Restoring a Porch
A fast, inexpensive method that doesn't require house jacks.
Synopsis: A builder with experience in repairing one- and two-story porches shares his method of shoring up the structure with timbers while repairs take place. He doesn’t use house jacks but lifts the structure with wedges.
Some contractors use elaborate house jacks, and plenty of them, to repair two-story porches. Others jack and shore small sections, one at a time, eventually working from one end of the porch to the other. I’ve found both these methods too expensive because of the costly jacks and extra time involved. By restoring a fair number of two and three-story Charleston porches over the years, I’ve developed a method for repairing them well and repairing them fast. I shore up the whole porch with timbers, and never use jacks. They are just not necessary. I’ve done this on one-story porches too, but the challenge of the big ones is more to my liking.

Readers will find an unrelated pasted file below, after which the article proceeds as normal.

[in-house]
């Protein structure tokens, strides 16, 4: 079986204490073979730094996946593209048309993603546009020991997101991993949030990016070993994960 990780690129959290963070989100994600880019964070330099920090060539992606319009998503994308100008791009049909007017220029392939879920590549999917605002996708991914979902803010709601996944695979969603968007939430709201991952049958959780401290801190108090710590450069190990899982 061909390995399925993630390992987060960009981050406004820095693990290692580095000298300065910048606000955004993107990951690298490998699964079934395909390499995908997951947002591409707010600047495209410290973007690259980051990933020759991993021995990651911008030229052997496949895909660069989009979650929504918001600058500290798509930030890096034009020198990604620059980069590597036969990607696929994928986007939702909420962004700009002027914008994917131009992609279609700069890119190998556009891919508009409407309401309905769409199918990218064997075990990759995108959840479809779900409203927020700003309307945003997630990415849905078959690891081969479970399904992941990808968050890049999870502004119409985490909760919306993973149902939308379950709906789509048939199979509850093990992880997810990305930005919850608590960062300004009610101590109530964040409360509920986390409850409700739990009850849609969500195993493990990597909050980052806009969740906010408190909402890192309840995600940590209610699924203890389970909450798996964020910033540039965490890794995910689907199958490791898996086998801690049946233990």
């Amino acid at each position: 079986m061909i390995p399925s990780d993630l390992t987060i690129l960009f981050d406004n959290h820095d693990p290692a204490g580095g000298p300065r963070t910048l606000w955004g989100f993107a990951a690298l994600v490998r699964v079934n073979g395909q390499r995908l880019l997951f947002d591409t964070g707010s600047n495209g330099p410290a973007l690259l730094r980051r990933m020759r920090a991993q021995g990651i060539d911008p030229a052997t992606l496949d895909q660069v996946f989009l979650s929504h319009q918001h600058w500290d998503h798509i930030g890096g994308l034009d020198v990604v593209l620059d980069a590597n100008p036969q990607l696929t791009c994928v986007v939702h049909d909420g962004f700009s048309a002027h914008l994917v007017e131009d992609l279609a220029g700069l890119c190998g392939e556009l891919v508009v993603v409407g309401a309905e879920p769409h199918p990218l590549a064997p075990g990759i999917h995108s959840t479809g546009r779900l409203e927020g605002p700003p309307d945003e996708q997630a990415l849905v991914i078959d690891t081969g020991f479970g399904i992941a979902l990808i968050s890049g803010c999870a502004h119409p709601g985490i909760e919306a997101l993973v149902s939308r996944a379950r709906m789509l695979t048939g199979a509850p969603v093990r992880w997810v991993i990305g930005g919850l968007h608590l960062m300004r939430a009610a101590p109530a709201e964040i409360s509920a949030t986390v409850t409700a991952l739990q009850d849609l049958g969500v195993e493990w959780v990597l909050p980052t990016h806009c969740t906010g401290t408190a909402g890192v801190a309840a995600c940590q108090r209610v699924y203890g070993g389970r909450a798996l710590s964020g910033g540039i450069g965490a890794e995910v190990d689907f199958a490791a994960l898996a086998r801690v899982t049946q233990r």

Old Charleston is going through a major resurgence now, and there’s plenty of restoration work going on. Luckily, the town was spared Victorian buildings because so few people had any money to spend on houses from the end of the Civil War until the 1930s. So these porches, except for their poor structural condition, are originals. They are elaborate additions to wood or brick houses built after a major fire burned many of the wooden ones in 1861. They also survived an earthquake in the 1880s. Since porches were always popular in Charleston’s hot, muggy climate, they were never removed, except for those that removed themselves.
To restore the two-story porch shown here, we had to replace column bases and plinth, some rotten decking, the sill and damaged hand rails. Luckily, the roof was in good shape, but it was a pretty extensive job nonetheless. We…